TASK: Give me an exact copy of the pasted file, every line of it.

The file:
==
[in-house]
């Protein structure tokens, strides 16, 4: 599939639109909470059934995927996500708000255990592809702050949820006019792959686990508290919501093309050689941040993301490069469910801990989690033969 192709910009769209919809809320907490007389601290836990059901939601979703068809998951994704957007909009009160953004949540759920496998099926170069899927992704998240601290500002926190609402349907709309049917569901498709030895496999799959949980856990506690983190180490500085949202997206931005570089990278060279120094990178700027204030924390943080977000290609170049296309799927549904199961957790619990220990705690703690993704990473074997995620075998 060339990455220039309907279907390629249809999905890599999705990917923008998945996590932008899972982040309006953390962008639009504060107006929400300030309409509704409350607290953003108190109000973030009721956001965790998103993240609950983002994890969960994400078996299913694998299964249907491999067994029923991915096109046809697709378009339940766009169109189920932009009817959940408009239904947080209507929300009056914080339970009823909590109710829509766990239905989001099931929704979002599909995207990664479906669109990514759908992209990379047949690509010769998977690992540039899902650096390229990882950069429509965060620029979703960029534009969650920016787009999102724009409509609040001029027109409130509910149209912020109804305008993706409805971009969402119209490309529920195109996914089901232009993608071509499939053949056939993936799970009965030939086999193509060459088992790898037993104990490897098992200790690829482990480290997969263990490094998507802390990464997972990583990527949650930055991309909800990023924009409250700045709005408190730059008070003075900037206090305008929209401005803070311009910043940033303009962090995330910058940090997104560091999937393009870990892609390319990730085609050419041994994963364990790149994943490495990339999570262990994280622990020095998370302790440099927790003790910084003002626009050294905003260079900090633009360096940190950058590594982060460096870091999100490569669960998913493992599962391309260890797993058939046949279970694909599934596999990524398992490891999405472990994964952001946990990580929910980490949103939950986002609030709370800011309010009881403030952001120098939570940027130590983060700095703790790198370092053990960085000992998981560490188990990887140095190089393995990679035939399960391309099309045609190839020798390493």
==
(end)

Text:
[in-house]
């Protein structure tokens, strides 16, 4: 599939639109909470059934995927996500708000255990592809702050949820006019792959686990508290919501093309050689941040993301490069469910801990989690033969 192709910009769209919809809320907490007389601290836990059901939601979703068809998951994704957007909009009160953004949540759920496998099926170069899927992704998240601290500002926190609402349907709309049917569901498709030895496999799959949980856990506690983190180490500085949202997206931005570089990278060279120094990178700027204030924390943080977000290609170049296309799927549904199961957790619990220990705690703690993704990473074997995620075998 060339990455220039309907279907390629249809999905890599999705990917923008998945996590932008899972982040309006953390962008639009504060107006929400300030309409509704409350607290953003108190109000973030009721956001965790998103993240609950983002994890969960994400078996299913694998299964249907491999067994029923991915096109046809697709378009339940766009169109189920932009009817959940408009239904947080209507929300009056914080339970009823909590109710829509766990239905989001099931929704979002599909995207990664479906669109990514759908992209990379047949690509010769998977690992540039899902650096390229990882950069429509965060620029979703960029534009969650920016787009999102724009409509609040001029027109409130509910149209912020109804305008993706409805971009969402119209490309529920195109996914089901232009993608071509499939053949056939993936799970009965030939086999193509060459088992790898037993104990490897098992200790690829482990480290997969263990490094998507802390990464997972990583990527949650930055991309909800990023924009409250700045709005408190730059008070003075900037206090305008929209401005803070311009910043940033303009962090995330910058940090997104560091999937393009870990892609390319990730085609050419041994994963364990790149994943490495990339999570262990994280622990020095998370302790440099927790003790910084003002626009050294905003260079900090633009360096940190950058590594982060460096870091999100490569669960998913493992599962391309260890797993058939046949279970694909599934596999990524398992490891999405472990994964952001946990990580929910980490949103939950986002609030709370800011309010009881403030952001120098939570940027130590983060700095703790790198370092053990960085000992998981560490188990990887140095190089393995990679035939399960391309099309045609190839020798390493």